Bud Selig

Biographical Information

Allan H. "Bud" Selig, Jr. is the Commissioner of Major League Baseball, a role he has held officially since 1998, and held on an interim basis (as Chairman of the Major League Executive Council) before that, starting in 1992.

Selig, a native of Milwaukee, Wisconsin, began his participation in Baseball as a majority shareholder of the Boston Braves in the early 1950s. After the Braves moved to Atlanta in 1965, he sold his stock in the team, and five years later, he purchased the bankrupt Seattle Pilots franchise and moved it to Milwaukee, renaming them the Brewers.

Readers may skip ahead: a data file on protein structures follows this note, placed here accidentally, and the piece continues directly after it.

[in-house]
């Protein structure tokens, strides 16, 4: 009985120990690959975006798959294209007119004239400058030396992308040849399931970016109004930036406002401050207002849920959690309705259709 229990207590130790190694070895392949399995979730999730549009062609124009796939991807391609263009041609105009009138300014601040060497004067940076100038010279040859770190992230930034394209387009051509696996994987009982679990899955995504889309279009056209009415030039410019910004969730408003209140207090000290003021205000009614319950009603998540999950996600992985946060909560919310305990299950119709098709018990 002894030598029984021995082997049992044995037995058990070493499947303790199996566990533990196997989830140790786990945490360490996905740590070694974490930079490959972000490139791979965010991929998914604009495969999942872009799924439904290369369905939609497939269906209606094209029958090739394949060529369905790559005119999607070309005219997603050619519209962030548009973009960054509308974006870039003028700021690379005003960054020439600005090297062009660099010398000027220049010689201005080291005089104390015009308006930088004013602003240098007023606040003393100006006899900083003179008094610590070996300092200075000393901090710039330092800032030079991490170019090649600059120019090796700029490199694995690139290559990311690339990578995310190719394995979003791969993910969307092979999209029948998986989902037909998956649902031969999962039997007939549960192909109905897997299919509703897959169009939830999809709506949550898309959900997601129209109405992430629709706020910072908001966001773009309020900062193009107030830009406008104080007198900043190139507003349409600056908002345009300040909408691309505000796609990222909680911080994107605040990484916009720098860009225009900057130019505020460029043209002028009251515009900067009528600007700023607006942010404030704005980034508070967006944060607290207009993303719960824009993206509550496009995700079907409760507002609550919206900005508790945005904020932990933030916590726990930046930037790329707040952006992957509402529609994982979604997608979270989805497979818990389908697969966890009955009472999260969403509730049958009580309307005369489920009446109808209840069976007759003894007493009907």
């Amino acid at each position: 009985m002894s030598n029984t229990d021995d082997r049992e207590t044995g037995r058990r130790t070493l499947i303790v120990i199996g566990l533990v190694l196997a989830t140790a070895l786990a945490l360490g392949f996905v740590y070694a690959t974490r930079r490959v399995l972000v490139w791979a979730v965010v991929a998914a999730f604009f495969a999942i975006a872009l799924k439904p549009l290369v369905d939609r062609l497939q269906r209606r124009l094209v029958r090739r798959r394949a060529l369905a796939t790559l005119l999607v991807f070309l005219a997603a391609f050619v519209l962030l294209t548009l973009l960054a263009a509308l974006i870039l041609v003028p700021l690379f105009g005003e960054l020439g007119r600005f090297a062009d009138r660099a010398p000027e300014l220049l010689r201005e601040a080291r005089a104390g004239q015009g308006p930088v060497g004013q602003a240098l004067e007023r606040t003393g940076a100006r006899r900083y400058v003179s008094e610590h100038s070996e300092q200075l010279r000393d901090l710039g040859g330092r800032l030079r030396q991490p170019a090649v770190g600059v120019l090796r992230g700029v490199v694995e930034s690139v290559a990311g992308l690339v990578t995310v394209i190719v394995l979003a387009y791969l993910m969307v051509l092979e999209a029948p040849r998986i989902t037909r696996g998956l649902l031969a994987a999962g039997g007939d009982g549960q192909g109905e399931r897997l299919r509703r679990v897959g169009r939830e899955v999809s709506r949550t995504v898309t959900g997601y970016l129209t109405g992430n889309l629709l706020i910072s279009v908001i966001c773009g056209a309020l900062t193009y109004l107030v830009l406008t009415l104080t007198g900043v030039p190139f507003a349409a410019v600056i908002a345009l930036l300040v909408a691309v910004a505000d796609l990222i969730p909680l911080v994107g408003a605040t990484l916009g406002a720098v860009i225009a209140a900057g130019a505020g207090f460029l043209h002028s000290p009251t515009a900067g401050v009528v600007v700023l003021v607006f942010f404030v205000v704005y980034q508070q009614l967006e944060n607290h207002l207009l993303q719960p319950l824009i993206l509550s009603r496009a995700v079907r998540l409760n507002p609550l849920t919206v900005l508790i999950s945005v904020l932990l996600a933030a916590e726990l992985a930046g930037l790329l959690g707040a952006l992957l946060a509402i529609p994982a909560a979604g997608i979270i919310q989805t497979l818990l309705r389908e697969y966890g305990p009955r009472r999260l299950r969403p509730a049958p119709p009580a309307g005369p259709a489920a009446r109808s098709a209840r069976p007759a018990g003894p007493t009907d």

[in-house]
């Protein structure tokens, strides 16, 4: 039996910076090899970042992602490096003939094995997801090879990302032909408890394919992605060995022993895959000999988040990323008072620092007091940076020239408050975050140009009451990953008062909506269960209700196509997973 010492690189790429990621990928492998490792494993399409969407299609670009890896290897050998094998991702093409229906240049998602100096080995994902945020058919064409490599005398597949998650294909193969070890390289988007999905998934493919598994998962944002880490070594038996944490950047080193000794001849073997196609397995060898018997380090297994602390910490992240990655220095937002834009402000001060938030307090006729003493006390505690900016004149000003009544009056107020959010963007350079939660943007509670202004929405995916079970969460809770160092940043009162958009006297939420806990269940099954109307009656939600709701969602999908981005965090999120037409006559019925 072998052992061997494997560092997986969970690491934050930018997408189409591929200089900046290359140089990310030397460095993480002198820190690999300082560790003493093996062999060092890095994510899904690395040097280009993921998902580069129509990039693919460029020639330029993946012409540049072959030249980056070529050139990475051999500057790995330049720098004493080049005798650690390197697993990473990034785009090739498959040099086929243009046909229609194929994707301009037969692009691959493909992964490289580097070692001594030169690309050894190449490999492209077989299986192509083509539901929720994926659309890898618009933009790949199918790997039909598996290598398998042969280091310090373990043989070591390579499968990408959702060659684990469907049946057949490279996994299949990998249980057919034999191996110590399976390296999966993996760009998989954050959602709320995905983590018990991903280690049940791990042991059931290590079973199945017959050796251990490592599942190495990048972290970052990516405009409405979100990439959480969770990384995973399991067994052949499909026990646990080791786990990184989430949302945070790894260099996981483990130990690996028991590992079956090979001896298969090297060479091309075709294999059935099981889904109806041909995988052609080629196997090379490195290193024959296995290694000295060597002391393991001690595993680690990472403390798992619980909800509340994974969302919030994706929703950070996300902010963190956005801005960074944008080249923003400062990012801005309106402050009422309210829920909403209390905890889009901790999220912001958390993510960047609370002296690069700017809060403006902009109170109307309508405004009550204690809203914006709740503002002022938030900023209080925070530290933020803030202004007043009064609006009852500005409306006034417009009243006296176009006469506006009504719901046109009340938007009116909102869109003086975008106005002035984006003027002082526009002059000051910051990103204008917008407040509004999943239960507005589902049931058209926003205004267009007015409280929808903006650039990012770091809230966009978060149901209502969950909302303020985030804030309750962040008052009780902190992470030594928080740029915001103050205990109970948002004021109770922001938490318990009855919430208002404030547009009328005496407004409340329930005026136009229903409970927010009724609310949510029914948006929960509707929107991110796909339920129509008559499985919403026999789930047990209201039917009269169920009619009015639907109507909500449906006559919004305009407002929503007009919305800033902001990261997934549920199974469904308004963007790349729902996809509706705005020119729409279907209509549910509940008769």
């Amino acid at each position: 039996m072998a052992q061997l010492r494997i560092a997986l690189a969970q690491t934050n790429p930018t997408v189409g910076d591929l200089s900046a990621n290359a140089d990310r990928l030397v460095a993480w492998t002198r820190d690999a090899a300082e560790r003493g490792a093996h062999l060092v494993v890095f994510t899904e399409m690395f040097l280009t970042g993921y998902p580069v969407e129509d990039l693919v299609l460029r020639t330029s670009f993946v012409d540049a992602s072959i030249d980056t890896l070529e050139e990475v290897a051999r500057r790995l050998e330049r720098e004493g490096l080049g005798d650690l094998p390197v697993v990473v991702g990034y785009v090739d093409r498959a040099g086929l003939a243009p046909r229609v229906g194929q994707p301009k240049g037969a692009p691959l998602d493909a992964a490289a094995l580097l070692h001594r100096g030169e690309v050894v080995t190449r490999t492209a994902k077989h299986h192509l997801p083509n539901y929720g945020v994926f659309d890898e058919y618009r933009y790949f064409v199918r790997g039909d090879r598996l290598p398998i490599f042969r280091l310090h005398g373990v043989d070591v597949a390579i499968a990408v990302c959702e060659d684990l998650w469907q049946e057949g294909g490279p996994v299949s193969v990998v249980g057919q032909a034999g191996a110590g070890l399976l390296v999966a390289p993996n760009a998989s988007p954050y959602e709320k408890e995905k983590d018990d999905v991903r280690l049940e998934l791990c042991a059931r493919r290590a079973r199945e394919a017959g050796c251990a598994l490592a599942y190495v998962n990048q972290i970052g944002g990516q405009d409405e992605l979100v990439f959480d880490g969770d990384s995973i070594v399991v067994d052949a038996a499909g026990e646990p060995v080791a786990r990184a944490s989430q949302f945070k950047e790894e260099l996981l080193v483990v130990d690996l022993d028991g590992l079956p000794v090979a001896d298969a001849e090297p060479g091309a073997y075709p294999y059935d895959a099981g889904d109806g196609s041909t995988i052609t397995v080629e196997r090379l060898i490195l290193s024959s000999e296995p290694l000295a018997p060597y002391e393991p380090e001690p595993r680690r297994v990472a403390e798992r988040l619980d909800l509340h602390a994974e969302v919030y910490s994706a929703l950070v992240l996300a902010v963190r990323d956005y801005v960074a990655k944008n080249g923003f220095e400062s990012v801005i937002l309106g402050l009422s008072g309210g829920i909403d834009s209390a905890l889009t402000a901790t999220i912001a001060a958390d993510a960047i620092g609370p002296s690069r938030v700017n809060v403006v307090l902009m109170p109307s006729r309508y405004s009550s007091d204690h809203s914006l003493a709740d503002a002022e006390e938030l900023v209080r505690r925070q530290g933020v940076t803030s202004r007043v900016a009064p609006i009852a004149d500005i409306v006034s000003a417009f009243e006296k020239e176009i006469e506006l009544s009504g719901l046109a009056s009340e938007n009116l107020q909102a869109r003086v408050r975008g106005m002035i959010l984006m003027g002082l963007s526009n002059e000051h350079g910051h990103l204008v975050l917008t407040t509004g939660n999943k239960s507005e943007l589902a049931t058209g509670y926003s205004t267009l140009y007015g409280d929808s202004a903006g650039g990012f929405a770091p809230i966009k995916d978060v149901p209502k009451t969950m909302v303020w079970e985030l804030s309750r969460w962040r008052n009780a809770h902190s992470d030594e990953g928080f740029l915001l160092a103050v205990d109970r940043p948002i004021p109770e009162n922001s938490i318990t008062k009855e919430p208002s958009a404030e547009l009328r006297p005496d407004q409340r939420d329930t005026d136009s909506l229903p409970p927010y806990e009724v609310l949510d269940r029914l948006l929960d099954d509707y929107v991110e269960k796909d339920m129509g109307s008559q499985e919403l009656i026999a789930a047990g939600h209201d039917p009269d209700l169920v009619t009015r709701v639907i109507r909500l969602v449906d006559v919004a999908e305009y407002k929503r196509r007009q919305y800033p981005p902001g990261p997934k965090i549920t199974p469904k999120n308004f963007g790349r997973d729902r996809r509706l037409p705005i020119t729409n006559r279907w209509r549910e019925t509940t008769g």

Under Selig's guidance, the Brewers reached the World Series in 1982, but have since failed to reach the postseason. After taking over as MLB Commissioner, he transferred ownership of the team to his daughter, Wendy Selig-Prieb, although the team was later sold.

In 2006, Selig announced that he plans to retire from his position at the end of his contract in 2009.

Accomplishments and Criticisms

Bud Selig has presided over a variety of changes in Major League Baseball since 1992. Many of these transitions have been credited for helping to increase the game's popularity, while others have drawn criticism. Among the events occurring under Selig's watch:

Related Links

The following sites provide additional information about Bud Selig. All links will open in a new browser window.